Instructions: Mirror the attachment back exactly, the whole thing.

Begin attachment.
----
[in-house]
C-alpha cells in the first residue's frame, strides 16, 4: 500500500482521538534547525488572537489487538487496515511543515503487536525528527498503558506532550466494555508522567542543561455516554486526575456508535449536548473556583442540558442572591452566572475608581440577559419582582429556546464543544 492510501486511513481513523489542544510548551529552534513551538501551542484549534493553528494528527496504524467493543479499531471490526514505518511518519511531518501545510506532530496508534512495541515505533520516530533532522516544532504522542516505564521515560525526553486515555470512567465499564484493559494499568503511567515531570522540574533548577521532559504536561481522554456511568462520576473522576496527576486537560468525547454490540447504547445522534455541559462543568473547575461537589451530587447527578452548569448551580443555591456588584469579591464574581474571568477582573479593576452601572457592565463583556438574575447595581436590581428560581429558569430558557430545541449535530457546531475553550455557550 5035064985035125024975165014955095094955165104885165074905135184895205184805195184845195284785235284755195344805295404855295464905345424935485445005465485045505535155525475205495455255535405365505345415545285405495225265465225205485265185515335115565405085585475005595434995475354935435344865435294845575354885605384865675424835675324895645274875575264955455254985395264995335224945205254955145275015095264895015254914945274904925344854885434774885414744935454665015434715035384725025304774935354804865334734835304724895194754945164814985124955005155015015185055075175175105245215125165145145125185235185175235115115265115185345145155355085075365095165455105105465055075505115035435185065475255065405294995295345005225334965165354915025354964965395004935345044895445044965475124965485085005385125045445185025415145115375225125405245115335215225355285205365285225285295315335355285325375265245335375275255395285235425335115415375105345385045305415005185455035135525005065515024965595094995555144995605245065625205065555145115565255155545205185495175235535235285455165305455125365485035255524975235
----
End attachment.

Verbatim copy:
[in-house]
C-alpha cells in the first residue's frame, strides 16, 4: 500500500482521538534547525488572537489487538487496515511543515503487536525528527498503558506532550466494555508522567542543561455516554486526575456508535449536548473556583442540558442572591452566572475608581440577559419582582429556546464543544 492510501486511513481513523489542544510548551529552534513551538501551542484549534493553528494528527496504524467493543479499531471490526514505518511518519511531518501545510506532530496508534512495541515505533520516530533532522516544532504522542516505564521515560525526553486515555470512567465499564484493559494499568503511567515531570522540574533548577521532559504536561481522554456511568462520576473522576496527576486537560468525547454490540447504547445522534455541559462543568473547575461537589451530587447527578452548569448551580443555591456588584469579591464574581474571568477582573479593576452601572457592565463583556438574575447595581436590581428560581429558569430558557430545541449535530457546531475553550455557550 5035064985035125024975165014955095094955165104885165074905135184895205184805195184845195284785235284755195344805295404855295464905345424935485445005465485045505535155525475205495455255535405365505345415545285405495225265465225205485265185515335115565405085585475005595434995475354935435344865435294845575354885605384865675424835675324895645274875575264955455254985395264995335224945205254955145275015095264895015254914945274904925344854885434774885414744935454665015434715035384725025304774935354804865334734835304724895194754945164814985124955005155015015185055075175175105245215125165145145125185235185175235115115265115185345145155355085075365095165455105105465055075505115035435185065475255065405294995295345005225334965165354915025354964965395004935345044895445044965475124965485085005385125045445185025415145115375225125405245115335215225355285205365285225285295315335355285325375265245335375275255395285235425335115415375105345385045305415005185455035135525005065515024965595094995555144995605245065625205065555145115565255155545205185495175235535235285455165305455125365485035255524975235